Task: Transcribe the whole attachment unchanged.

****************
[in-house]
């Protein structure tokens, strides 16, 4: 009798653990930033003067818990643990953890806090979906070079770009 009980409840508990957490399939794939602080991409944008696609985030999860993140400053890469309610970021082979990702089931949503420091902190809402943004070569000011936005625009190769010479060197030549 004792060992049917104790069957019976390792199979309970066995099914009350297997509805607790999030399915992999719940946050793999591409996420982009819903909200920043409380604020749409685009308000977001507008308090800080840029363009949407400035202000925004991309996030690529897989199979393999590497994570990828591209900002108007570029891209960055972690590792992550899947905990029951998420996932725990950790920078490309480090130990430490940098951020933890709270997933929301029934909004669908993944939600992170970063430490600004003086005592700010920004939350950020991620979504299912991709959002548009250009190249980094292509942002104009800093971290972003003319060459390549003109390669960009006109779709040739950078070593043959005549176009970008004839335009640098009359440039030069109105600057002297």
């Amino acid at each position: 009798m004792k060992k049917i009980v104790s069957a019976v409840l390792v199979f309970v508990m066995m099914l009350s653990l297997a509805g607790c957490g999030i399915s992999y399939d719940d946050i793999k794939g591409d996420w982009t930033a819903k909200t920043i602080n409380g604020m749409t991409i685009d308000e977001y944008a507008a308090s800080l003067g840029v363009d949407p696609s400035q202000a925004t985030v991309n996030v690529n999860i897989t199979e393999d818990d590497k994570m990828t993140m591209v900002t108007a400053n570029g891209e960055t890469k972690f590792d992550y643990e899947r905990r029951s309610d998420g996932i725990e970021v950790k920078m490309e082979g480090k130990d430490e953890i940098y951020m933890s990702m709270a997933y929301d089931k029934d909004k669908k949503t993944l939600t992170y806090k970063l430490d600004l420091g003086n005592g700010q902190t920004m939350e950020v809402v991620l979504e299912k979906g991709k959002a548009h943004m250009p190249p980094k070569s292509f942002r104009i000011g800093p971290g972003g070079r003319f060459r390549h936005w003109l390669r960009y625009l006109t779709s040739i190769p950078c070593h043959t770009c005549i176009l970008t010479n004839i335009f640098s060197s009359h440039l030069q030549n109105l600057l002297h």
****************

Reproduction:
[in-house]
């Protein structure tokens, strides 16, 4: 009798653990930033003067818990643990953890806090979906070079770009 009980409840508990957490399939794939602080991409944008696609985030999860993140400053890469309610970021082979990702089931949503420091902190809402943004070569000011936005625009190769010479060197030549 004792060992049917104790069957019976390792199979309970066995099914009350297997509805607790999030399915992999719940946050793999591409996420982009819903909200920043409380604020749409685009308000977001507008308090800080840029363009949407400035202000925004991309996030690529897989199979393999590497994570990828591209900002108007570029891209960055972690590792992550899947905990029951998420996932725990950790920078490309480090130990430490940098951020933890709270997933929301029934909004669908993944939600992170970063430490600004003086005592700010920004939350950020991620979504299912991709959002548009250009190249980094292509942002104009800093971290972003003319060459390549003109390669960009006109779709040739950078070593043959005549176009970008004839335009640098009359440039030069109105600057002297």
């Amino acid at each position: 009798m004792k060992k049917i009980v104790s069957a019976v409840l390792v199979f309970v508990m066995m099914l009350s653990l297997a509805g607790c957490g999030i399915s992999y399939d719940d946050i793999k794939g591409d996420w982009t930033a819903k909200t920043i602080n409380g604020m749409t991409i685009d308000e977001y944008a507008a308090s800080l003067g840029v363009d949407p696609s400035q202000a925004t985030v991309n996030v690529n999860i897989t199979e393999d818990d590497k994570m990828t993140m591209v900002t108007a400053n570029g891209e960055t890469k972690f590792d992550y643990e899947r905990r029951s309610d998420g996932i725990e970021v950790k920078m490309e082979g480090k130990d430490e953890i940098y951020m933890s990702m709270a997933y929301d089931k029934d909004k669908k949503t993944l939600t992170y806090k970063l430490d600004l420091g003086n005592g700010q902190t920004m939350e950020v809402v991620l979504e299912k979906g991709k959002a548009h943004m250009p190249p980094k070569s292509f942002r104009i000011g800093p971290g972003g070079r003319f060459r390549h936005w003109l390669r960009y625009l006109t779709s040739i190769p950078c070593h043959t770009c005549i176009l970008t010479n004839i335009f640098s060197s009359h440039l030069q030549n109105l600057l002297h």